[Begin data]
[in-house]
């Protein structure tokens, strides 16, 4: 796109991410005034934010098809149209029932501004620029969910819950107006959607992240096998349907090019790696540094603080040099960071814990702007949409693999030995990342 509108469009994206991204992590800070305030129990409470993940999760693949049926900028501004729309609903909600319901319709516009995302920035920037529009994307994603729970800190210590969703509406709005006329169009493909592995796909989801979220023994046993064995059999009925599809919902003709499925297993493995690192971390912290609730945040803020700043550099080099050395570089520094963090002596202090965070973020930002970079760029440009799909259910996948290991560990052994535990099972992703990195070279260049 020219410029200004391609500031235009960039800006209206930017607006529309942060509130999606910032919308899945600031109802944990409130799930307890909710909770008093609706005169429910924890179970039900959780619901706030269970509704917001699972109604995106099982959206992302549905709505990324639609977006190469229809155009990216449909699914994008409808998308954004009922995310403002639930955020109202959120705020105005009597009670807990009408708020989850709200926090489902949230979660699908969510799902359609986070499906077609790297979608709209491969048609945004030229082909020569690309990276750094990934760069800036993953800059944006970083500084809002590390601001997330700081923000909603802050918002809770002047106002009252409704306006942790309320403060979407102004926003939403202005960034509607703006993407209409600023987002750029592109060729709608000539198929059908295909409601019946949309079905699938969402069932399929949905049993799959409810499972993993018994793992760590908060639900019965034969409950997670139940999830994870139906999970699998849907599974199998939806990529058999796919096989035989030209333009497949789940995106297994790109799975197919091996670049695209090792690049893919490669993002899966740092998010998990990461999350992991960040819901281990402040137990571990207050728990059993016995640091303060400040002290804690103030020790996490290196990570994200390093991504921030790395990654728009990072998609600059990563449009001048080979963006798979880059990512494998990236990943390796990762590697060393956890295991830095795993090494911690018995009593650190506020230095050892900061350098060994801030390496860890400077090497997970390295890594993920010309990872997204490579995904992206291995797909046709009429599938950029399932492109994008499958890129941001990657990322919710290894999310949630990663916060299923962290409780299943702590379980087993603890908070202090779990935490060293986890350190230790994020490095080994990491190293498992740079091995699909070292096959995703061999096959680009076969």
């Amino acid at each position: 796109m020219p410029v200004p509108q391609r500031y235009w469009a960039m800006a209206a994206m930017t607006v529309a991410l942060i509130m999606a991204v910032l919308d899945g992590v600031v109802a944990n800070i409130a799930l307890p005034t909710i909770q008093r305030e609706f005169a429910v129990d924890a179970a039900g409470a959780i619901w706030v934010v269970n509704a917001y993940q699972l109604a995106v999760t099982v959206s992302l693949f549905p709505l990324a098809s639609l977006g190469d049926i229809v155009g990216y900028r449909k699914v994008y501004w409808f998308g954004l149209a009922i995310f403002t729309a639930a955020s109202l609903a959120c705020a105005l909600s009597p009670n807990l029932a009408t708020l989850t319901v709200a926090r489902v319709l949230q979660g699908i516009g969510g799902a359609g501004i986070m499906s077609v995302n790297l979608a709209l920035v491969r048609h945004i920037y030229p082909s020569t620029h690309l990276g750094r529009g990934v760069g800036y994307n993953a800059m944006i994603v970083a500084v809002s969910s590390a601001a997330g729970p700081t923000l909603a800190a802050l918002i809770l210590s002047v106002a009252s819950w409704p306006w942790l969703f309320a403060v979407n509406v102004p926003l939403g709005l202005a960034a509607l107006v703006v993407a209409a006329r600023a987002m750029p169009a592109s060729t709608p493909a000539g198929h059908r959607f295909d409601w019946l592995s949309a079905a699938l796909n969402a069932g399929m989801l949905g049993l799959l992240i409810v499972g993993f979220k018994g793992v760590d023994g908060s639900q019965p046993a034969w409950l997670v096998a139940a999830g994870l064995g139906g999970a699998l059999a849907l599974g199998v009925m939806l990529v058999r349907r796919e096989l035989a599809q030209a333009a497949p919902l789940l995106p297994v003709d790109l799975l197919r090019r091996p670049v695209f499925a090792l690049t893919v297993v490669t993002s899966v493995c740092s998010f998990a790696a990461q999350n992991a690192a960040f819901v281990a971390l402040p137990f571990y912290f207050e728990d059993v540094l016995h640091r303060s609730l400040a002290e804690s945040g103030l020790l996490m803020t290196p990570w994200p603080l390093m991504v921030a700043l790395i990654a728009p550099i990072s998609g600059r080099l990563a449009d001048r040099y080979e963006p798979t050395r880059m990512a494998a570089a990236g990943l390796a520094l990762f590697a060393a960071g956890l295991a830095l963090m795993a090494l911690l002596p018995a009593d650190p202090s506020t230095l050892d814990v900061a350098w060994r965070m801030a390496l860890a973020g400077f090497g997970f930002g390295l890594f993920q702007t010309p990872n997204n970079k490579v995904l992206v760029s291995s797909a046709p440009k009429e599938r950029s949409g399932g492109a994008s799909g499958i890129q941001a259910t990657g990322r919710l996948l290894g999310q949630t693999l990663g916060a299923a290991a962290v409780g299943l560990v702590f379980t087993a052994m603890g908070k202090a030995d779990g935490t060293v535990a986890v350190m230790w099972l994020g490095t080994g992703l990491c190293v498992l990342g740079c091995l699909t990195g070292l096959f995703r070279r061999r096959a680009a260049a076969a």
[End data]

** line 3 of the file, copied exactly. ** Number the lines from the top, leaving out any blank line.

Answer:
């Amino acid at each position: 796109m020219p410029v200004p509108q391609r500031y235009w469009a960039m800006a209206a994206m930017t607006v529309a991410l942060i509130m999606a991204v910032l919308d899945g992590v600031v109802a944990n800070i409130a799930l307890p005034t909710i909770q008093r305030e609706f005169a429910v129990d924890a179970a039900g409470a959780i619901w706030v934010v269970n509704a917001y993940q699972l109604a995106v999760t099982v959206s992302l693949f549905p709505l990324a098809s639609l977006g190469d049926i229809v155009g990216y900028r449909k699914v994008y501004w409808f998308g954004l149209a009922i995310f403002t729309a639930a955020s109202l609903a959120c705020a105005l909600s009597p009670n807990l029932a009408t708020l989850t319901v709200a926090r489902v319709l949230q979660g699908i516009g969510g799902a359609g501004i986070m499906s077609v995302n790297l979608a709209l920035v491969r048609h945004i920037y030229p082909s020569t620029h690309l990276g750094r529009g990934v760069g800036y994307n993953a800059m944006i994603v970083a500084v809002s969910s590390a601001a997330g729970p700081t923000l909603a800190a802050l918002i809770l210590s002047v106002a009252s819950w409704p306006w942790l969703f309320a403060v979407n509406v102004p926003l939403g709005l202005a960034a509607l107006v703006v993407a209409a006329r600023a987002m750029p169009a592109s060729t709608p493909a000539g198929h059908r959607f295909d409601w019946l592995s949309a079905a699938l796909n969402a069932g399929m989801l949905g049993l799959l992240i409810v499972g993993f979220k018994g793992v760590d023994g908060s639900q019965p046993a034969w409950l997670v096998a139940a999830g994870l064995g139906g999970a699998l059999a849907l599974g199998v009925m939806l990529v058999r349907r796919e096989l035989a599809q030209a333009a497949p919902l789940l995106p297994v003709d790109l799975l197919r090019r091996p670049v695209f499925a090792l690049t893919v297993v490669t993002s899966v493995c740092s998010f998990a790696a990461q999350n992991a690192a960040f819901v281990a971390l402040p137990f571990y912290f207050e728990d059993v540094l016995h640091r303060s609730l400040a002290e804690s945040g103030l020790l996490m803020t290196p990570w994200p603080l390093m991504v921030a700043l790395i990654a728009p550099i990072s998609g600059r080099l990563a449009d001048r040099y080979e963006p798979t050395r880059m990512a494998a570089a990236g990943l390796a520094l990762f590697a060393a960071g956890l295991a830095l963090m795993a090494l911690l002596p018995a009593d650190p202090s506020t230095l050892d814990v900061a350098w060994r965070m801030a390496l860890a973020g400077f090497g997970f930002g390295l890594f993920q702007t010309p990872n997204n970079k490579v995904l992206v760029s291995s797909a046709p440009k009429e599938r950029s949409g399932g492109a994008s799909g499958i890129q941001a259910t990657g990322r919710l996948l290894g999310q949630t693999l990663g916060a299923a290991a962290v409780g299943l560990v702590f379980t087993a052994m603890g908070k202090a030995d779990g935490t060293v535990a986890v350190m230790w099972l994020g490095t080994g992703l990491c190293v498992l990342g740079c091995l699909t990195g070292l096959f995703r070279r061999r096959a680009a260049a076969a």